last-shop-menu2So, the next time you have someone from Delhi raving about purani dilli ke parathe wali gully, you know where to take them.

 

May not be so elaborate, but then we’ve always been known for our modesty.

Dog is a DJ – Part 3

Life moved on. My life was filled with music, even when I wasn’t behind the console. I had gone crazy grooving to imaginary music all the time. The tracks would continue reverberating in my head even after I went to bed. I would put my head below the pillow, but I could still hear Ricky Martin scream through it ‘Here we go Ole Ole…Cup of life…’.

I was on my way to the pub one evening. I stopped at the signal. A man wearing a yellow helmet and a parrot green shirt perched on a pink Lambretta stopped right beside me. Two eyes blinked at me from inside the peculiar helmet to get my attention. I looked hard but it resembled nobody I knew. The man took off his head gear to unveil the hidden emotion. It was the senior waiter at the pub, smiling end to end. I had never seen him in this fashion. His dark grey blazer had gone to the laundry for its annual wash, and he was looking liberated in this make-shift costume. His wife sitting behind him replicated his smile.

“Not coming to the pub today” I yelled.

“No. I’m taking off today….Ha ha….I know that the manager is not coming in tonight, so I’m gonna celebrate.” He yelled back speeding away in his Lambretta that rattled a celebratory tune to his freedom.

“The manager is not coming in tonight….the manager is not coming in tonight…..THE MANAGER IS NOT COMING IN TONIGHT”

This echoed in my ears till the meaning fully sunk in. It meant that the night was entirely mine. I mentally lined up all the heroes who had remained unsung in this venue. Tonight, the walls will bounce back tunes that they’ve never heard previously. Tonight, the woofers will freely kick bass till the windows rattle. Tonight, the tweeters will hiss away all their caged potential. Tonight, the bouncers will get an increment. Tonight the bartenders will ache with pain. Tonight the bar will run dry. Tonight the loo will stink. Tonight belonged to me.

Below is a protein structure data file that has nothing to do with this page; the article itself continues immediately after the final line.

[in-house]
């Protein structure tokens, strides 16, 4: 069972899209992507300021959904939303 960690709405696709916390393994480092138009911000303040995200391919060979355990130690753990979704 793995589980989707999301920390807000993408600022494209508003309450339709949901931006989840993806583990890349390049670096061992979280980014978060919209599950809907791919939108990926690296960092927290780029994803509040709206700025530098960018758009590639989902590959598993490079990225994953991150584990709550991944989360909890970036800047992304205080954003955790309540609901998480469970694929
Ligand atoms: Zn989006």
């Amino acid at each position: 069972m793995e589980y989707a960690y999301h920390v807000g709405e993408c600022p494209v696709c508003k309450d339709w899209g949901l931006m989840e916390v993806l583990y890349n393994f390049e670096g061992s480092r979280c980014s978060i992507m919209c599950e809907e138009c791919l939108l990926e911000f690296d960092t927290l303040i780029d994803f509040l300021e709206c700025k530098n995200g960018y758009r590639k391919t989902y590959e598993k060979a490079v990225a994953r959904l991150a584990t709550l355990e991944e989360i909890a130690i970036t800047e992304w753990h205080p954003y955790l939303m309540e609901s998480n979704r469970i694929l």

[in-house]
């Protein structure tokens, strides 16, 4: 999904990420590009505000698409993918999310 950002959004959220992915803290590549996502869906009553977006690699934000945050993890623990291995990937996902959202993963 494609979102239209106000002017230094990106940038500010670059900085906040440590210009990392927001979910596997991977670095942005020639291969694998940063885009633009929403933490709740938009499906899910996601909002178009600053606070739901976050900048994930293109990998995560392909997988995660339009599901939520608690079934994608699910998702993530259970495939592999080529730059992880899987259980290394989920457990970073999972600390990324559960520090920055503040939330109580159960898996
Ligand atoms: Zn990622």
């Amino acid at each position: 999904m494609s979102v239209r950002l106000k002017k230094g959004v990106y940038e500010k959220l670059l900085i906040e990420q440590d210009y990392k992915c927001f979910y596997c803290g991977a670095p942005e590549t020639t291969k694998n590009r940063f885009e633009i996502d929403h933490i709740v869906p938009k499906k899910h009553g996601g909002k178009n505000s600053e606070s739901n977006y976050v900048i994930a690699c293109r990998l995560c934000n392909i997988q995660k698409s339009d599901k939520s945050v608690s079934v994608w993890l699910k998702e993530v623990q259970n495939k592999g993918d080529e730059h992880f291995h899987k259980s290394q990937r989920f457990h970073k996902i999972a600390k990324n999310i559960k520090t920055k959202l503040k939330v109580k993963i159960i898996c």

It was a Wednesday. I knew that the crowd will gather in no time. I started getting ready with all the arsenal to knock them down.

‘Mother Russia’
dj

The electric guitar penetrated across the speakers in the room. At an inconsiderate volume. A guy at the snooker table missed his shot. He flung his cue in fury and walked up to me.

“Do you mind. We’re playing here.”

“Do you mind. Even I’m playing here. And that too, after a long time.”

The Nirvana chick shrieked like was struck by a bolt of lightning. She downed her tequila in less than a second and spun round and round, adding surround sound to her shriek.

I kept her spinning with Burn and Carcass and Megadeth and every other rejected request of hers, till she ran out of winding.

Soon the pub was full with people jumping around like the floor was electrified.

I was waiting to unleash the incorrigible Indians on them, and get them dizzy with orgasm. The thing with Indian music is that it can accommodate any lack of dancing talent. You suffer from no embarrassment because anything you choose to shake, is already certified as a worthy move by some Bollywood character. It never demands committent to one dance movement. Fly a kite. Spin a top. Put your hands on your hips and gyrate. Flip a dosa on the tava. Tap your bum. Lift your hand and look at the ceiling. Everything is a certified Bollywood move.

It never expects rhythm. It never expects grace. It needs no technique. And above all, everyone knows the lyrics. Knowing the lyrics and singing along is a dance step by itself. Atleast the lips move in a choreographed fashion.

I was waiting till the alcohol drowned everyone’s self consciousness. And when I knew for sure that the crowd had warmed up to stupidity, Tom’s diner “ta ta da da tata da da” suddenly blended to…………”ku kuku ku kuku kuku…….hai chori………”

The waiters turned around to check if they actually heard what they heard.

“Choli ke peeche kya hai…choli ke peeche”

In one single stroke I had knocked the ‘town’ off Downtown, and replaced it with ‘market’.

This happened at a time when the song you heard at a pub or a club was not the same you heard in the car on your way back home. Bollywood was frisked right at the entrance, leaving you with a choice of music as limited as the space in that paper napkin.

This track opened up a dyke which flooded me with requests. Requests that could put a dance bar to shame.